"Let's say your honeymoon is in Wisconsin, and something happens, God forbid," she said. "And you're in a state where your marriage isn't recognized. Do you still need health-care directives? Do you still need all kinds of legal protection that you needed prior to the recognition of legal marriage, once you step out of the state?"

For herself, Kashian said, the answer is yes. She and her partner plan to maintain most of the legal documents that have defined and protected their relationship, as well as their relationship to their children, even if they do get married. "I'm still a stranger to my partner, in Wisconsin," she said. "And I would have no legal rights to parent that child outside the state of Minnesota. I wouldn't want to take the chance."

Now that marriage is an option for them, she wants to take care not to inflict avoidable harm on their finances by rushing into it.


"I think it's worthwhile to understand what happens in terms of our estate-planning considerations," she said. "We invested a tremendous amount of money on some elaborate estate plans that accommodated for our inability to get married. We're going to have to go back to the drawing board."

And she and her partner have their individual assets to protect, just as any other couple considering marriage does. "I said to my partner, 'If you were my client' — which she is, because she's required to be — 'I would advise you to consult with an attorney about a pre-nup agreement.'"

Not that a pre-nup will answer all the questions at hand.

"There are lots of things that we don't know quite yet," Kashian explained. "For example, if you have earned income in a state that doesn't recognize your marriage, and you're married in one state but you're not married in another state, you're still going to have to file multiple different sets of taxes ... I think it's very complicated."

One thing that is not so complicated, Meyer said, is the obligation of Minnesota employers under the new law. Starting Thursday, she said, "employers that offer spousal benefits of any kind will offer spousal benefits for same-sex couples as well. I think it is going to take a little bit of time for us to get our heads around it, but really, a marriage is a marriage."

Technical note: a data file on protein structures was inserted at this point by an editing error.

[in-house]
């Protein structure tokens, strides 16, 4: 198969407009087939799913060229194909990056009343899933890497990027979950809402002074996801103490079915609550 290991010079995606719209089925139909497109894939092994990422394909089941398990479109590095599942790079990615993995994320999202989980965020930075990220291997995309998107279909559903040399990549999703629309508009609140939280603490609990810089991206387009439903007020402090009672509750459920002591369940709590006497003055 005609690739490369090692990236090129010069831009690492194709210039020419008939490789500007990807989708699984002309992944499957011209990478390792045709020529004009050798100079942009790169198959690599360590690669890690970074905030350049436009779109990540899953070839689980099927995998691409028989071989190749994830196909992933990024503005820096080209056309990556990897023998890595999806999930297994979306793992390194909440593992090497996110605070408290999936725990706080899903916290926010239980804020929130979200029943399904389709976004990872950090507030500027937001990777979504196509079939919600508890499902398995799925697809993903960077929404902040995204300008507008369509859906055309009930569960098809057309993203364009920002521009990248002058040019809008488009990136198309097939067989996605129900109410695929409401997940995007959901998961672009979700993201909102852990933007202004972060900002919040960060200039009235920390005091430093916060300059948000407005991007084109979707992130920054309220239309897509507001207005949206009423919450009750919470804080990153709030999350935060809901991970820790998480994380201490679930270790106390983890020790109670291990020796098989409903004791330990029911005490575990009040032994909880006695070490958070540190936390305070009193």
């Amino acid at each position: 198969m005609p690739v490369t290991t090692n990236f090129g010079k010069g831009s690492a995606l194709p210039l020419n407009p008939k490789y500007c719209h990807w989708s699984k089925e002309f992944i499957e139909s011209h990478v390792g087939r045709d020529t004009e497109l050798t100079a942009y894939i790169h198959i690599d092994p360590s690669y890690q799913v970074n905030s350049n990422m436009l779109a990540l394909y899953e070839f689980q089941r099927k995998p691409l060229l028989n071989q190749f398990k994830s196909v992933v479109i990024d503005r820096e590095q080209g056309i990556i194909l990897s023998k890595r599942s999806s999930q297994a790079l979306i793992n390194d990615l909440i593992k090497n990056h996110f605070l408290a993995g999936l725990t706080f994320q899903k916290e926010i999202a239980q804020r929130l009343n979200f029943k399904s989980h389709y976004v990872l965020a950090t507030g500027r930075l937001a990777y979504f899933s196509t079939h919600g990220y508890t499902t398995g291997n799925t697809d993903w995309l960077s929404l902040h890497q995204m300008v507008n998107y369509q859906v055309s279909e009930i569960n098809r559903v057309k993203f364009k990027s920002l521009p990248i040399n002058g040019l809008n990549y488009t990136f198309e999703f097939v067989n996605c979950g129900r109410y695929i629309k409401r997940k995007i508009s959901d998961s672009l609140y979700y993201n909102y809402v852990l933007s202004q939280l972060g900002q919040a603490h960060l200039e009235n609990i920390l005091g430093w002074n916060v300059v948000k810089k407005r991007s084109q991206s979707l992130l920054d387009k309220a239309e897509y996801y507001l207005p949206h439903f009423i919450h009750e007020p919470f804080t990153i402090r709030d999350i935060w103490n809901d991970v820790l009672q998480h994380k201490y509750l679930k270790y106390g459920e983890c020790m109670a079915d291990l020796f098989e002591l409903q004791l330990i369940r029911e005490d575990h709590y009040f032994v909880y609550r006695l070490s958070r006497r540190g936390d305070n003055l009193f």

But people whose marriages have just become recognized still have to go through the process of filing the proper forms.

"If your employer offers spousal benefits, this is a change," she said. "So you should fill out the paperwork saying, 'I am actually married.' ... You should think about the different aspects of your life where you've had to check the 'single' box. And now you get to check the 'married' box."


Getting Ready: Financial & Legal Planning for Same-Sex Couples
Information on a panel discussion featuring financial and legal experts.

New Financial Planning Essentials For Same-Sex Couples
Anyone on the cusp of retirement has a lot to consider, from where to live and what to do with your time to the finances that will carry you through the rest of your life. But same-sex couples have additional financial hurdles that make careful planning an even greater priority. (Forbes)

Financial advisers say LGBT couples have plenty of planning to do
"Marriage is admission into a whole new world of financial and legal benefits, in addition to a strong societal validation of same-sex relationships," Steve Branton, a financial planner with Mosaic Financial Partners in San Francisco, told clients following the Supreme Court decisions that also let stand an earlier court ruling striking down California's Prop. 8 ban on gay marriage. "Take the time to research and review your options carefully," Branton said. (San Francisco Business Times)